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April 16, 2014

A Yoga Transformation Story. ~ Wayne Silverman

Golden Yoga

 “The one constant in the universe is change.“ ~ Heraclitus

I was lucky.

I first stepped onto the path of Yoga when I was very young. I was lucky to have an aunt who did yoga back in the 60s (which was when I first learned that I loved Padmasana) and I was lucky that I felt drawn to the practice at an early age.

Since my first contact with yoga I have gone through several cycles of doing and not doing. My most recent period of not doing yoga lasted about five years, which was the longest I had ever been away from the mat.

After such a long absence from practice, I began (this time) by going to a local yoga school—partly to re-acclimate to doing yoga, but also to see what was new and different since I had last gone to a yoga class. I found myself doing different postures than I had in the past and with different teachers, and surprisingly (at least to me) my body was transforming in new ways that I hadn’t experienced.

When I began practicing again, which is now almost two years ago, I found that my feet would cramp quickly while standing on one leg (tree pose) and sometimes in other postures. I would suddenly get a cramp in the sole of my foot—sometimes the right sometimes the left.

I was puzzled at what was happening since I never had any real problems with my feet. Then, after a few months of twice weekly classes I realized why my feet hurt. Sitting and massaging them one day I found I had developed a curve in the arch of both feet…and then it hit me! I’ve never had arches in my feet before!

Meditating on this change I realized that each change in my body dynamically affected how I did each posture. With the higher arches my calf muscles were growing, my ankles felt unstable for a while but stabilized as I stuck with it. I found the truth in the saying: we change in direct proportion to our discipline to show up to our mat.

Experiencing the geometry of my body change while reaching for the full expression of each asana, I saw how the changes in my body would lead into more changes: a hand reaching a foot, then the foot lifting higher, the head reaching my knee, then the shin. The muscles, the bones and the breath in dynamic relationship were co-creating a changing topography.

I am witness to the dynamic process of yogic transformation. I have found the key to steady progress is in learning to work to your “edge.”

Knowing and respecting the edge, requires us to pay attention to what we are feeling in our bodies and ability to breathe in each and every posture. You may find that you are working harder at the same pose than other people, which is why it’s important not to compare your yoga to someone else’s yoga. They aren’t the same.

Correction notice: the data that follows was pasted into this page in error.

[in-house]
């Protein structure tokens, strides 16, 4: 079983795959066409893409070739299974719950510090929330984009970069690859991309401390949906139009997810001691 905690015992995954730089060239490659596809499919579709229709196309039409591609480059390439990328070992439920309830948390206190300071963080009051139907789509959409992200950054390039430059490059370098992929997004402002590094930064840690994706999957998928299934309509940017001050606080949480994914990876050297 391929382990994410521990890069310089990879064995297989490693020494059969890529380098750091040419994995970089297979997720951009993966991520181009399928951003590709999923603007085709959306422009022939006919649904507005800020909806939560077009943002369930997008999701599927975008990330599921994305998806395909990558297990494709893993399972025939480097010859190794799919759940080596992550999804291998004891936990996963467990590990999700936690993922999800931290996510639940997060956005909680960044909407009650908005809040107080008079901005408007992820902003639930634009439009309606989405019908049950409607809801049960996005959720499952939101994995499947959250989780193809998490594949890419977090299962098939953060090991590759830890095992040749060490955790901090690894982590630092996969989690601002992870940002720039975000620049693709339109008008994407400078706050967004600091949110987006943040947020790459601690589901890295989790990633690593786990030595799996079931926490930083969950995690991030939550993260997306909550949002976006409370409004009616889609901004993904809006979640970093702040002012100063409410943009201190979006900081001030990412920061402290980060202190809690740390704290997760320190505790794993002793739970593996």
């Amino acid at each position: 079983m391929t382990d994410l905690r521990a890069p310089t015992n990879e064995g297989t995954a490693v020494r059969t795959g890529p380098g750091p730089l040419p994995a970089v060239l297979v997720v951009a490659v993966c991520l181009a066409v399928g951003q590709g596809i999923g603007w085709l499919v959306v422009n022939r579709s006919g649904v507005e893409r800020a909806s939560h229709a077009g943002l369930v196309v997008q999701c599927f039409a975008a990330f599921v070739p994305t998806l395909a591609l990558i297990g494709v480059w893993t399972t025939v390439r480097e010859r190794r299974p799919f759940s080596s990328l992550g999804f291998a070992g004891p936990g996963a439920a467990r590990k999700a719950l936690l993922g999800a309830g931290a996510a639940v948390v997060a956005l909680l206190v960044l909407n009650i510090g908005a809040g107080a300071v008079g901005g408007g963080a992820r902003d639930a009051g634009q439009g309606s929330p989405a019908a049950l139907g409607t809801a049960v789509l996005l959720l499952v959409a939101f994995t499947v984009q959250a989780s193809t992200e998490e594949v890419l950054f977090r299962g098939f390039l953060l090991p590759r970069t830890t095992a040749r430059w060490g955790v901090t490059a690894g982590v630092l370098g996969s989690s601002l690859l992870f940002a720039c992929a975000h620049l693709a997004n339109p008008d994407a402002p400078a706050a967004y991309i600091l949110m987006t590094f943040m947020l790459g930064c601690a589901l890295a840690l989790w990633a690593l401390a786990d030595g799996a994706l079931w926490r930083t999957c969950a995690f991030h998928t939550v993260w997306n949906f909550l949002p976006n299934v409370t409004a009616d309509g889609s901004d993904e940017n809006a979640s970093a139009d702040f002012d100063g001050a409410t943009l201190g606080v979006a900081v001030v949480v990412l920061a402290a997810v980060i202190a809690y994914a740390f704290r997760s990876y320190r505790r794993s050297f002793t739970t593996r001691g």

By working the edge we can increase strength and flexibility in every asana over time.

I find that it’s important to see forward motion, even if the gains are measured only in breaths or millimeters. Consistently working the edge creates the ideal opportunity to create change in a chosen direction.

In my own practice I measure growth by being aware of small changes in at least one thing each week. What we typically think of as “progress” may not be a linear progress in all areas all the time, but there are ways to measure the subtle changes. I hope that noticing these changes will help you stick with the practice and learn the importance of being patient with yourself.

Ways I measure progress: If I can hold my shoulders steady in pincha mayurasana for a few more seconds while containing the breath or managing to take in a few more deep breaths while in a deep spinal twist; these are the kind measures I use to judge if my practice is on the right track. This is evidence that I am changing in the direction I want my practice to go.

Practice + Patience + Awareness = Yoga.

We may look for progress in one area each week and we can realize some measure of our progress. The thing is, we don’t know beforehand what changes may be created. They may be dramatic, like being able to attain a pose we couldn’t do last week. They may be subtle, like better breath control or sinking just a little bit deeper into a pose we already know well. We don’t know what the body is going to do next.

The ancient Greek philosophers thought a lot about change. Protagoras wrote that each time we step into the river, it’s a different river. The river is ice in the winter and full of life in the summer. It is the same river, but it is different.

My practice has shown me that the same is true about yoga. Our metaphorical river may be deeper or shallower depending on the rainfall or snow melt or the heat of the summer. Our bodies may be tighter in cold, more pliable in warmth. Our strength and flexibility, like light and dark, play together as Yin & Yang.

We can not do yoga the same way twice because we are what is changing. The body opens from asana, the breath opens from pranayama, the heart opens from meditation.

After a year of regular practice I found myself able to move in ways I hadn’t in a long time. My mind became quieter, the aches and pains I had been experiencing disappeared, and I felt really calm for the first time in a long time.

And I have arches in my feet!

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 Apprentice Editor: Dana Gornall/Editor: Catherine Monkman

Photo Credit: Jerry Androy/Pixoto

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